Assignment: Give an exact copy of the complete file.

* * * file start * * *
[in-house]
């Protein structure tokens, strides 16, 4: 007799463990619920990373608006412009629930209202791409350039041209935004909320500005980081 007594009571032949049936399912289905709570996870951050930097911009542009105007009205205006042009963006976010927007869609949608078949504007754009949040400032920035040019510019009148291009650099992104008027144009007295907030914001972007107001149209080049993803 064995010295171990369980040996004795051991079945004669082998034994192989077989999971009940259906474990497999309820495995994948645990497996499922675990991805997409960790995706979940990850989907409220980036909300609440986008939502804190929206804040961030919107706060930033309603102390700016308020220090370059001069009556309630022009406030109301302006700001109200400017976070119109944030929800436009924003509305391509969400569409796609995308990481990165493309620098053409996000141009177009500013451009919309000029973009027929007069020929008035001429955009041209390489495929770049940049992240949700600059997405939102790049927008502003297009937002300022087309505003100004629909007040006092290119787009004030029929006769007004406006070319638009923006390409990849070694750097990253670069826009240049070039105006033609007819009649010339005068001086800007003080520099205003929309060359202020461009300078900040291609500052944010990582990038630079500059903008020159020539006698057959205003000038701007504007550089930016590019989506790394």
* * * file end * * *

[in-house]
């Protein structure tokens, strides 16, 4: 007799463990619920990373608006412009629930209202791409350039041209935004909320500005980081 007594009571032949049936399912289905709570996870951050930097911009542009105007009205205006042009963006976010927007869609949608078949504007754009949040400032920035040019510019009148291009650099992104008027144009007295907030914001972007107001149209080049993803 064995010295171990369980040996004795051991079945004669082998034994192989077989999971009940259906474990497999309820495995994948645990497996499922675990991805997409960790995706979940990850989907409220980036909300609440986008939502804190929206804040961030919107706060930033309603102390700016308020220090370059001069009556309630022009406030109301302006700001109200400017976070119109944030929800436009924003509305391509969400569409796609995308990481990165493309620098053409996000141009177009500013451009919309000029973009027929007069020929008035001429955009041209390489495929770049940049992240949700600059997405939102790049927008502003297009937002300022087309505003100004629909007040006092290119787009004030029929006769007004406006070319638009923006390409990849070694750097990253670069826009240049070039105006033609007819009649010339005068001086800007003080520099205003929309060359202020461009300078900040291609500052944010990582990038630079500059903008020159020539006698057959205003000038701007504007550089930016590019989506790394």